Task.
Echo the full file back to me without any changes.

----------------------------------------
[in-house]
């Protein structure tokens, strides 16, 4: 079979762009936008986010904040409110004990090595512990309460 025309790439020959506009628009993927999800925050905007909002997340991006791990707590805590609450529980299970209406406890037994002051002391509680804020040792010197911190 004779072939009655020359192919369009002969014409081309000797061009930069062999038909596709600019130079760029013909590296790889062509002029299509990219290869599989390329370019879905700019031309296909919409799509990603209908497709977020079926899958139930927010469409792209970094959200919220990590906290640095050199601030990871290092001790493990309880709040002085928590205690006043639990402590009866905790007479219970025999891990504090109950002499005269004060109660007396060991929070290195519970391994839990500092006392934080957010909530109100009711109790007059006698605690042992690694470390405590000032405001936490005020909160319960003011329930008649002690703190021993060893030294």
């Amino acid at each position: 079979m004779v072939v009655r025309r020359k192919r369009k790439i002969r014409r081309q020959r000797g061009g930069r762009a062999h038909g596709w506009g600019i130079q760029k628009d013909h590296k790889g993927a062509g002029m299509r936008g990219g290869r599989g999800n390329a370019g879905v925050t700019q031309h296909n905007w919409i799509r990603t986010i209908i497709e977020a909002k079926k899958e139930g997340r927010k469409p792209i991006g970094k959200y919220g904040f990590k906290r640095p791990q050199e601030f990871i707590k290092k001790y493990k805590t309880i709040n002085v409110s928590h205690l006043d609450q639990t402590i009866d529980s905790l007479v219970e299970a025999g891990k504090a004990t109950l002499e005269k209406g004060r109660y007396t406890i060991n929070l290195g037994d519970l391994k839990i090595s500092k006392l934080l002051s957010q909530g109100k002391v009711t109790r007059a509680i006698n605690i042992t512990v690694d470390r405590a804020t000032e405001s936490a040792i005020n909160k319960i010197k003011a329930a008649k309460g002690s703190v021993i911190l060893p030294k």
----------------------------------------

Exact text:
[in-house]
């Protein structure tokens, strides 16, 4: 079979762009936008986010904040409110004990090595512990309460 025309790439020959506009628009993927999800925050905007909002997340991006791990707590805590609450529980299970209406406890037994002051002391509680804020040792010197911190 004779072939009655020359192919369009002969014409081309000797061009930069062999038909596709600019130079760029013909590296790889062509002029299509990219290869599989390329370019879905700019031309296909919409799509990603209908497709977020079926899958139930927010469409792209970094959200919220990590906290640095050199601030990871290092001790493990309880709040002085928590205690006043639990402590009866905790007479219970025999891990504090109950002499005269004060109660007396060991929070290195519970391994839990500092006392934080957010909530109100009711109790007059006698605690042992690694470390405590000032405001936490005020909160319960003011329930008649002690703190021993060893030294």
């Amino acid at each position: 079979m004779v072939v009655r025309r020359k192919r369009k790439i002969r014409r081309q020959r000797g061009g930069r762009a062999h038909g596709w506009g600019i130079q760029k628009d013909h590296k790889g993927a062509g002029m299509r936008g990219g290869r599989g999800n390329a370019g879905v925050t700019q031309h296909n905007w919409i799509r990603t986010i209908i497709e977020a909002k079926k899958e139930g997340r927010k469409p792209i991006g970094k959200y919220g904040f990590k906290r640095p791990q050199e601030f990871i707590k290092k001790y493990k805590t309880i709040n002085v409110s928590h205690l006043d609450q639990t402590i009866d529980s905790l007479v219970e299970a025999g891990k504090a004990t109950l002499e005269k209406g004060r109660y007396t406890i060991n929070l290195g037994d519970l391994k839990i090595s500092k006392l934080l002051s957010q909530g109100k002391v009711t109790r007059a509680i006698n605690i042992t512990v690694d470390r405590a804020t000032e405001s936490a040792i005020n909160k319960i010197k003011a329930a008649k309460g002690s703190v021993i911190l060893p030294k």